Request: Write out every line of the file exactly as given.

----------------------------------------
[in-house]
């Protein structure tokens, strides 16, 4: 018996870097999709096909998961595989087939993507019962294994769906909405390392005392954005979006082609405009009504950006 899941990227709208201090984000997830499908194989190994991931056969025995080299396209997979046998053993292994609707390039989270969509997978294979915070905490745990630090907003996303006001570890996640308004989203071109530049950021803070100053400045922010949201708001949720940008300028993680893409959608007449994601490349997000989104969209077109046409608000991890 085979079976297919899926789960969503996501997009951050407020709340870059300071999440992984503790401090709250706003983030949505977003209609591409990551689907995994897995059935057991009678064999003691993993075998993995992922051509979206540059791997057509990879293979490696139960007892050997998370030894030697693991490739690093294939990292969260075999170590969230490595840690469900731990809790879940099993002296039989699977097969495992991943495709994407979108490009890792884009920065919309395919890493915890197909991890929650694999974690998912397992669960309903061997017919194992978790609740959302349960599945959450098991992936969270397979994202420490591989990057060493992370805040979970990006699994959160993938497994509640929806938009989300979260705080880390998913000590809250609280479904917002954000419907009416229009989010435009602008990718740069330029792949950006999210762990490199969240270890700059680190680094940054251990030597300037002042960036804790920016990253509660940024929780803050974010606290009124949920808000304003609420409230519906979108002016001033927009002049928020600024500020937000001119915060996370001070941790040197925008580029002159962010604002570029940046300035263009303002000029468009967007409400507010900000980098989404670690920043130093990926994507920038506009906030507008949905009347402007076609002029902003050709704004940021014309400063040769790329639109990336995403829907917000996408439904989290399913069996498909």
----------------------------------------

[in-house]
């Protein structure tokens, strides 16, 4: 018996870097999709096909998961595989087939993507019962294994769906909405390392005392954005979006082609405009009504950006 899941990227709208201090984000997830499908194989190994991931056969025995080299396209997979046998053993292994609707390039989270969509997978294979915070905490745990630090907003996303006001570890996640308004989203071109530049950021803070100053400045922010949201708001949720940008300028993680893409959608007449994601490349997000989104969209077109046409608000991890 085979079976297919899926789960969503996501997009951050407020709340870059300071999440992984503790401090709250706003983030949505977003209609591409990551689907995994897995059935057991009678064999003691993993075998993995992922051509979206540059791997057509990879293979490696139960007892050997998370030894030697693991490739690093294939990292969260075999170590969230490595840690469900731990809790879940099993002296039989699977097969495992991943495709994407979108490009890792884009920065919309395919890493915890197909991890929650694999974690998912397992669960309903061997017919194992978790609740959302349960599945959450098991992936969270397979994202420490591989990057060493992370805040979970990006699994959160993938497994509640929806938009989300979260705080880390998913000590809250609280479904917002954000419907009416229009989010435009602008990718740069330029792949950006999210762990490199969240270890700059680190680094940054251990030597300037002042960036804790920016990253509660940024929780803050974010606290009124949920808000304003609420409230519906979108002016001033927009002049928020600024500020937000001119915060996370001070941790040197925008580029002159962010604002570029940046300035263009303002000029468009967007409400507010900000980098989404670690920043130093990926994507920038506009906030507008949905009347402007076609002029902003050709704004940021014309400063040769790329639109990336995403829907917000996408439904989290399913069996498909």